Safia Al Sayegh (women's road race).

Men: Yousef Rashid Al Matroushi (100m freestyle); women: Maha Abdullah Al Shehi (200m freestyle).

Maryam Mohammed Al Farsi (women's 100 metres).

Mercer, the investment consulting arm of US services company Marsh & McLennan, expects its wealth division to at least double its assets under management (AUM) in the Middle East as wealth in the region continues to grow despite economic headwinds, a company official said.

Mercer Wealth, which globally has $160 billion in AUM, plans to boost its AUM in the region to $2-$3bn in the next 2-3 years from the present $1bn, said Yasir AbuShaban, a Dubai-based principal with Mercer Wealth.

Within the next two to three years, we are looking at reaching $2 to $3 billion as a conservative estimate and we do see an opportunity to do so,” said Mr AbuShaban.

Mercer does not directly make investments, but allocates clients’ money they have discretion to, to professional asset managers. They also provide advice to clients.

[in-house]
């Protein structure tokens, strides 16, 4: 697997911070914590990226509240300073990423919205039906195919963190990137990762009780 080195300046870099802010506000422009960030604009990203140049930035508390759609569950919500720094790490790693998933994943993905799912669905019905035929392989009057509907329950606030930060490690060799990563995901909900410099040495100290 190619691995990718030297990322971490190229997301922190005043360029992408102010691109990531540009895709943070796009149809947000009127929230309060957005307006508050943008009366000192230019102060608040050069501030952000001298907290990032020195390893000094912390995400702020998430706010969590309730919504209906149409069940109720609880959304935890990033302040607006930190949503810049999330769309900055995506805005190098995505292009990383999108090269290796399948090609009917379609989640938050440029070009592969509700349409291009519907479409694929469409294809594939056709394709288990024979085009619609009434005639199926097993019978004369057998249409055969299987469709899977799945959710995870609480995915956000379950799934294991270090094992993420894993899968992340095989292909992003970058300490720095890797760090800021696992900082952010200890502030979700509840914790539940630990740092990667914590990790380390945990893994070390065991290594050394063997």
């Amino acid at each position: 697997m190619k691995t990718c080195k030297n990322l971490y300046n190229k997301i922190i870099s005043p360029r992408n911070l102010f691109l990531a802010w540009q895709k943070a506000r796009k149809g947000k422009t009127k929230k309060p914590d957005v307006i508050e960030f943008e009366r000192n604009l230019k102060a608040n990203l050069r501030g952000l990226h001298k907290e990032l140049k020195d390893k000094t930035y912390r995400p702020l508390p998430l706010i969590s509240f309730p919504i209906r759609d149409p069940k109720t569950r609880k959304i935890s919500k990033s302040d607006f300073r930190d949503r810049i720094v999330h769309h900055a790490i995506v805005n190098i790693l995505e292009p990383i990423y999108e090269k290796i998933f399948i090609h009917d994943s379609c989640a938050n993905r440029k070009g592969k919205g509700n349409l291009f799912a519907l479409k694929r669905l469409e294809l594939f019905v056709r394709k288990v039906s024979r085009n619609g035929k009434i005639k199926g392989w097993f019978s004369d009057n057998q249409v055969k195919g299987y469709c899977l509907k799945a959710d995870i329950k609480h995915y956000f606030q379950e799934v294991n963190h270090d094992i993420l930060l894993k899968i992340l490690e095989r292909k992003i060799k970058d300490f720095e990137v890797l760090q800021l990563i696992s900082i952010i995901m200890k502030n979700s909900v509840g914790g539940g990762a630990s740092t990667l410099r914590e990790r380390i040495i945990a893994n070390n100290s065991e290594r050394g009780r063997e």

“We have buying power. We can negotiate on their (client’s) behalf with asset managers to provide them lower fees than they otherwise would have to get on their own,” he added.

Mercer Wealth’s clients include sovereign wealth funds, family offices, and insurance companies among others.

From its office in Dubai, Mercer also looks after Africa, India and Turkey, where they also see opportunity for growth.

Wealth creation in Middle East and Africa (MEA) grew 8.5 per cent to $8.1 trillion last year from $7.5tn in 2015, higher than last year’s global average of 6 per cent and the second-highest growth in a region after Asia-Pacific which grew 9.9 per cent, according to consultancy Boston Consulting Group (BCG). In the region, where wealth grew just 1.9 per cent in 2015 compared with 2014, a pickup in oil prices has helped in wealth generation.